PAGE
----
Sciencemadness Discussion Board
Not logged in [Login - Register]
Go To Bottom

Printable Version  
Author: Subject: Acetone plus sulphur plus NaOH
woelen
Super Administrator
*********




Posts: 6455
Registered: 20-8-2005
Location: Netherlands
Member Is Offline

Mood: interested

[*] posted on 19-3-2013 at 00:12
Acetone plus sulphur plus NaOH


It is known fairly well that sulphur dissolves slightly in acetone. Not very much, but the effect is noticeable.

A funny reaction occurs, when also NaOH (or KOH) is added and some water. This leads to formation of a 2-layer system (salting out effect, acetone cannot be completely mixed with water in the presence of dissolved NaOH). The sulphur in this solution leads to formation of a brown/green compound with a very bad smell. For me, the formation of this brown/green compound is a riddle. It only is formed if ale three of NaOH, sulphur and acetone are present as well as a little water. Any idea what this compound can be?




The art of wondering makes life worth living...
Want to wonder? Look at http://www.oelen.net/science
View user's profile Visit user's homepage View All Posts By User
AndersHoveland
Hazard to Other Members, due to repeated speculation and posting of untested highly dangerous procedures!
*****




Posts: 1986
Registered: 2-3-2011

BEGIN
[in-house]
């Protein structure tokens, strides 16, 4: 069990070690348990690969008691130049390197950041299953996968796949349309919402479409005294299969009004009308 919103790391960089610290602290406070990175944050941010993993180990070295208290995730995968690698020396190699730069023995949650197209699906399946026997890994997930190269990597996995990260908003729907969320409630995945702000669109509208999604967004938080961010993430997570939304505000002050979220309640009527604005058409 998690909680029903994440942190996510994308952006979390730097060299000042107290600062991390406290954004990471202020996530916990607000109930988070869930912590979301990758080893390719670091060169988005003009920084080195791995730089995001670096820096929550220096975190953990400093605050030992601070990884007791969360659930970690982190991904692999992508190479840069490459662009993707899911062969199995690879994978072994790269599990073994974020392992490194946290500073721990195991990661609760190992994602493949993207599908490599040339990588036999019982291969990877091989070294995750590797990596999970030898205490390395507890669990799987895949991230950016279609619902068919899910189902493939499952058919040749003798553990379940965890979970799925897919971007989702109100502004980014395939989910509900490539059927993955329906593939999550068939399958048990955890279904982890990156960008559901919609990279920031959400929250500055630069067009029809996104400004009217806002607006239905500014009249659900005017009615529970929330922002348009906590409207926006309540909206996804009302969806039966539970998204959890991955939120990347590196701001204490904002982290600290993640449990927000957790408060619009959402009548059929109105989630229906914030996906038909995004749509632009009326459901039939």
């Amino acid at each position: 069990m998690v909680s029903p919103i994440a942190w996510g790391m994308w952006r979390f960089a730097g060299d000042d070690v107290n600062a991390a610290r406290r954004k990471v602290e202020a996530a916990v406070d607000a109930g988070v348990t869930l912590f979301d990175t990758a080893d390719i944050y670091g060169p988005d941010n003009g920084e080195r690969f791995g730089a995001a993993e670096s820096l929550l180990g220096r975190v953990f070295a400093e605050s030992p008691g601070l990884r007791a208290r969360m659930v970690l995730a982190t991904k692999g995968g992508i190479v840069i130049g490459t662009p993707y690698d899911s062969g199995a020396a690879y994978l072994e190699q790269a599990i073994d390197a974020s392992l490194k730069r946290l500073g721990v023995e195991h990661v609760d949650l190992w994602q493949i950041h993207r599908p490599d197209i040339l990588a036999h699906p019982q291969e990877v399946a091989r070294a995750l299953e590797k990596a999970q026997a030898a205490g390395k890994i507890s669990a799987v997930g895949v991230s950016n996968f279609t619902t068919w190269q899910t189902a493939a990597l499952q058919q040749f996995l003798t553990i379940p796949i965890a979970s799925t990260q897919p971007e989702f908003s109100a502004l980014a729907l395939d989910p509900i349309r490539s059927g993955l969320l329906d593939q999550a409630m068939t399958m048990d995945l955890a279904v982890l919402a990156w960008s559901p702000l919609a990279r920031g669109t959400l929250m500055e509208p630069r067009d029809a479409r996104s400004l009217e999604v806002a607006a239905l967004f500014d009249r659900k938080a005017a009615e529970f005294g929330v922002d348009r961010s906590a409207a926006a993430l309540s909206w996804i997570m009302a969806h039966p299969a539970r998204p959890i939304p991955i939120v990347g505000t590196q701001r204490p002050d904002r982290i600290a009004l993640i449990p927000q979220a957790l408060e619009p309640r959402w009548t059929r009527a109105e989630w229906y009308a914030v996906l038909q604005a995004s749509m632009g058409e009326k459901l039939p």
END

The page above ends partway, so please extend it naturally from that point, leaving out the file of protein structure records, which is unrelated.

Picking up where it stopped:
Member Is Offline

Mood: No Mood

[*] posted on 19-3-2013 at 00:32


Probably quite a variety of different compounds. All three of these chemicals can react with any other. I guess the question is which reaction pathway would be fastest. The order of addition of the 3 reactants probably makes a significant difference also.

I suspect some acetone sulfonate may be forming, with conjugated bonding, at least in its tautomeric form.
View user's profile Visit user's homepage View All Posts By User
mayko
International Hazard
*****




Posts: 755
Registered: 17-1-2013
Location: Carrboro, NC
Member Is Offline

Mood: anomalous

[*] posted on 19-3-2013 at 06:06


I ran across the same thing; not sure what exactly is going on, but here's some discussion about it:

http://www.sciencemadness.org/talk/viewthread.php?tid=23236#...
View user's profile Visit user's homepage View All Posts By User
SteveJones
Harmless
*




Posts: 6
Registered: 22-12-2011
Member Is Offline

Mood: Stable

[*] posted on 19-3-2013 at 12:51


It could be that your forming a thiol; it's well known that one can form thiols by the addition of an organolithium or Grignard reagents (most commonly) to solid sulphur. After work up one obtains the protonated thiol.

The pKa of acetone is around 20 or so of the top of my head, the pKa of primary alcohols is around 16 or so, for thiols it will be even lower because sulphur is better able to stabilise a negative charge due to it's larger size and access to d-orbitals.

It might not be entirely unreasonable to guess that the hydroxide deprotonates a small quantity of acetone to generate the enolate, which then attacks the sulphur to give the thiol, which would more than likely be accounting for the awful smell you're getting